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Designed bySteve Leininger
First appeared1977
Influenced by
Tiny BASIC, Palo Alto Tiny BASIC

Level I BASIC is a dialect of the BASIC programming language that shipped with the first TRS-80, the TRS-80 Model I.


Tandy employee Steve Leininger had written the first draft of the NIBL (National Industrial Basic Language) BASIC interpreter for the SC/MP while employed at National Semiconductor .[1] Unable to take that source code with him, he initially hired a consultant to write an interpreter. When that contractor failed to deliver,[2] he adapted Li-Chen Wang's public domain version of Tiny BASIC for the original prototype of the TRS-80 Model I. This required only 2 KB of memory for the interpreter, leaving an average of another 2 KB free for user programs in common 4 KB memory layouts of early machines.

During a demonstration to executives, Tandy Corporation's then-President Charles Tandy tried to enter his salary but was unable to do so. This was because Tiny BASIC used 2-byte signed integers with a maximum value of 32,767. The result was a request for floating-point math for the production version.[3]

This led to the replacement of the existing 16-bit integer code with a version using 32-bit single-precision floating-point numbers. Leininger further extended the language to support input/output routines (keyboard, CRT, and reading and writing from cassettes). The language fit within 4 KB of ROM.[4]

In a presentation announcing the TRS-80, Leininger said, "What we did, we went back through the Wang Basic and completely tore out about 60 per cent of it, the integer overhead and all that kind of stuff."[5]

Further Development[edit]

When the TRS-80 was introduced, three versions of BASIC were announced:

The Level I language was not available for the TRS-80 Model II but briefly re-surfaced as the baseline package for the TRS-80 Model III in 1981, selling for $699 compared to the $999 system with Model III BASIC (another Microsoft product). The language was identical to the Model I version but with the addition of two commands, the LLIST and the LPRINT, to output to a printer.[7]

Language features[edit]

Level I BASIC supported the following keywords:[8]

  • Commands: NEW, RUN, LIST, CONT (to continue or resume a program from a breakpoint)
  • Print modifiers: AT, TAB
  • Graphics: CLS, SET, RESET, POINT()
  • Functions: ABS(), INT(), RND(), MEM
  • Math: + - * /
  • Relational operators: < > = <= => <>
  • Logical operators: * (AND) + (OR)

Like Palo Alto Tiny BASIC on which it was based, Level I BASIC did not tokenize keywords like Microsoft BASIC but used abbreviations to reduce the amount of memory used by keywords, such as F. for FOR, G. for GOTO, P. for PRINT, and T. for THEN.

The language supported 26 single-precision variables A to Z, two strings A$ and B$ (limited to 16 characters each), and one pre-defined array A(). The language lacked a DIM statement for dimensioning the array, the size of which was determined by available memory not used by the program listing (4 bytes per item).[9] As the language lacked many common math functions, the manual provided subroutine listings for square root, exponentiation, exponentials, logarithms, arithmetic sign, and trigonometry functions.[10]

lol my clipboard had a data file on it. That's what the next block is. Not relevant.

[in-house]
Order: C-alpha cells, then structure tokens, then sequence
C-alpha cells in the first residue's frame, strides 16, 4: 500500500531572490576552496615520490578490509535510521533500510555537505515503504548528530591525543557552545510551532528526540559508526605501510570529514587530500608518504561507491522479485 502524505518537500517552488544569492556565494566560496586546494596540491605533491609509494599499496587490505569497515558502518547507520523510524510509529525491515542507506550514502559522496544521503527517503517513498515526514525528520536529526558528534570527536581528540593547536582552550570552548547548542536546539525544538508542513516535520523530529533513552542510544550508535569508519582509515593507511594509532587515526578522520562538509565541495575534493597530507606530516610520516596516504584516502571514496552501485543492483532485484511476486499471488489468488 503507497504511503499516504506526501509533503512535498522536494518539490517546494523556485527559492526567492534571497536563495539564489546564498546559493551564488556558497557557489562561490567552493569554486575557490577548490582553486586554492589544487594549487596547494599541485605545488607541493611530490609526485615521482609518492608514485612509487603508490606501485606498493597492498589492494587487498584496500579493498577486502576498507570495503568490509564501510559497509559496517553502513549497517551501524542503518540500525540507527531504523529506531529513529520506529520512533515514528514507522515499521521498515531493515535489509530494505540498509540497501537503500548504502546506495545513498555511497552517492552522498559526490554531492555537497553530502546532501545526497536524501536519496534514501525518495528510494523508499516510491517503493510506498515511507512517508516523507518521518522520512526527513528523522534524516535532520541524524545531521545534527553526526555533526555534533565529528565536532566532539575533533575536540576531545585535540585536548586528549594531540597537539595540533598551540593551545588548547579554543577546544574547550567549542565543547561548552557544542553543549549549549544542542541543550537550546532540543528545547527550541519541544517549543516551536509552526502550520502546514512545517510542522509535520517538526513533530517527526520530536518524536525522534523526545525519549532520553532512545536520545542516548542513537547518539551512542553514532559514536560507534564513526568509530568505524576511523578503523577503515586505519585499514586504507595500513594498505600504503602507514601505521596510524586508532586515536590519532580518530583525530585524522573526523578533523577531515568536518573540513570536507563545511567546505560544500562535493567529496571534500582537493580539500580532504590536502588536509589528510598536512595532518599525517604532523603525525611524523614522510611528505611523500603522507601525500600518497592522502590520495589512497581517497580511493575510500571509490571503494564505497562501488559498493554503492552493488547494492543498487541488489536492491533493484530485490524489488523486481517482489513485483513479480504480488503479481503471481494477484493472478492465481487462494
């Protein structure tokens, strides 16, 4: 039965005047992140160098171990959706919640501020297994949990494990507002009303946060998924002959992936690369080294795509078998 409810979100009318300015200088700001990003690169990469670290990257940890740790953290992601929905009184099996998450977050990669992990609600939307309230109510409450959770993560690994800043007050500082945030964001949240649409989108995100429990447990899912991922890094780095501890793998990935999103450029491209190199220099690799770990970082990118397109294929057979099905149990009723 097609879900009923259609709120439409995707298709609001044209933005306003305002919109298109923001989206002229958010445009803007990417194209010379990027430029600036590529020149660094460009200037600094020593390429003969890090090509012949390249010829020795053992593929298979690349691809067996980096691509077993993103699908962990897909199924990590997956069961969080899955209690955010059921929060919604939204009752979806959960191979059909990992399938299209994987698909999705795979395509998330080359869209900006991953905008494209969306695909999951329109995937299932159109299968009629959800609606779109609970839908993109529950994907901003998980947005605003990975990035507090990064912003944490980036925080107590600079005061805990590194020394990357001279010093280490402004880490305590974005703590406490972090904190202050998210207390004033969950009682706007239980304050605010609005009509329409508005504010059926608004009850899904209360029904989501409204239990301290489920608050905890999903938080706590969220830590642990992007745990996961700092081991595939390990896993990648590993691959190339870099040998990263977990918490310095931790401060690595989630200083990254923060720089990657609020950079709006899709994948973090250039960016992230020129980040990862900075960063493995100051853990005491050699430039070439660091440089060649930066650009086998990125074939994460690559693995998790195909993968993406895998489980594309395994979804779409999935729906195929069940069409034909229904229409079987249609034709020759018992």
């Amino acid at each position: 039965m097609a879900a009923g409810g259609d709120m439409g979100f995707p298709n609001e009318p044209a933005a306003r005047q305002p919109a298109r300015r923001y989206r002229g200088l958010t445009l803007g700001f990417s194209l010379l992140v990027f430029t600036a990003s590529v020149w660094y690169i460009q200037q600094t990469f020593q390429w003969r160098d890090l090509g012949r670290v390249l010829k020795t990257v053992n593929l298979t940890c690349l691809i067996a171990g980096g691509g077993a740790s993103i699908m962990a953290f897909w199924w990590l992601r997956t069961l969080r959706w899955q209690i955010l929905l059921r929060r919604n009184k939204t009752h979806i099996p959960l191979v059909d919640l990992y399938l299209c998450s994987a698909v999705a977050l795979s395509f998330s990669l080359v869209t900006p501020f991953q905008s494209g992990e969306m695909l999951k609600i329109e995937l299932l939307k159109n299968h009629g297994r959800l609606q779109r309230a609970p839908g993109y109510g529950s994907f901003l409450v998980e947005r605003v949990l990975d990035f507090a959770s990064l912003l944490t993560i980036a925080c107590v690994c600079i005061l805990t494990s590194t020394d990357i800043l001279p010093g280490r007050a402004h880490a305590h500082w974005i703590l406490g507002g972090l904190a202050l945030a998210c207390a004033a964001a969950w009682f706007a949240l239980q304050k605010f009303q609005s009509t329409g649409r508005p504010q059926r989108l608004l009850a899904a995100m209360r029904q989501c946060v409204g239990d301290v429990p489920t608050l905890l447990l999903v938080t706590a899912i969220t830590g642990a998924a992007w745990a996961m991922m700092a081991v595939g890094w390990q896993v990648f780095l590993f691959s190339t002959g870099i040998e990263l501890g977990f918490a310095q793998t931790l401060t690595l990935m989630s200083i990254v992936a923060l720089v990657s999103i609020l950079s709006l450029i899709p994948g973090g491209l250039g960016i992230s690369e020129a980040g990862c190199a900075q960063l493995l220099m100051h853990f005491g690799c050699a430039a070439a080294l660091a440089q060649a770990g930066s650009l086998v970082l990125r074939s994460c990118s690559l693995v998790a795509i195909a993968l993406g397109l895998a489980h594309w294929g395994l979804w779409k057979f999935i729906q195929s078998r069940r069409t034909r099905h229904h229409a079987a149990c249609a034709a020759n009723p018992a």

Graphics support was as minimal a set as possible: CLS, for CLear Screen; SET(X,Y), which lighted a location on the display; RESET(X,Y), which turned it off; and POINT(X,Y), which returned 1 if a location was lit, 0 if it was not. The coordinates could be any expression and ranged from 0 to 127 for the X-axis and 0 to 47 for the Y-axis. Only black-and-white display was supported.[11]


  1. ^ "NIBL". Dr. Dobb's Journal of Computer Calisthenics & Orthodontia, Running Light Without Overbyte. 1 (10). November 1976.
  2. ^ Lorenzo, Mark (2017). Endless Loop: The History of the BASIC Programming Language. Philadelphia: SE Books. p. 80. ISBN 978-1974-27707-0.
  3. ^ Welsh, David; Welsh, Theresa (2007). Priming the Pump: How TRS-80 Enthusiasts Helped Spark the PC Revolution. p. 7.
  4. ^ Reed, Matthew. "Level I BASIC". TRS-80.org. Retrieved 27 August 2017.
  5. ^ "Interview with Steven W. Leininger". TRS-80.com. Retrieved 28 August 2017.
  6. ^ Thomas, Wes (Sep–Oct 1977). "Radio Shack's $600 Home Computer". Creative Computing. 3 (5): 94–95.
  7. ^ Reed, Matthew. "Was there a Level I Model III?". TRS-80.org. Retrieved 27 August 2017.
  8. ^ Lien, David (1977). User's Manual for Level I (First ed.). Fort Worth, TX: Tandy Corporation. pp. 232–233. Retrieved 2 November 2017.
  9. ^ Lien, David (1977). User's Manual for Level I (First ed.). Fort Worth, TX: Tandy Corporation. pp. 123–132. Retrieved 2 November 2017.
  10. ^ Lien, David (1977). User's Manual for Level I (First ed.). Fort Worth, TX: Tandy Corporation. pp. 216–220. Retrieved 2 November 2017.
  11. ^ Lien, David (1977). User's Manual for Level I (First ed.). Fort Worth, TX: Tandy Corporation. pp. 105–108, 137. Retrieved 9 August 2020.

External links[edit]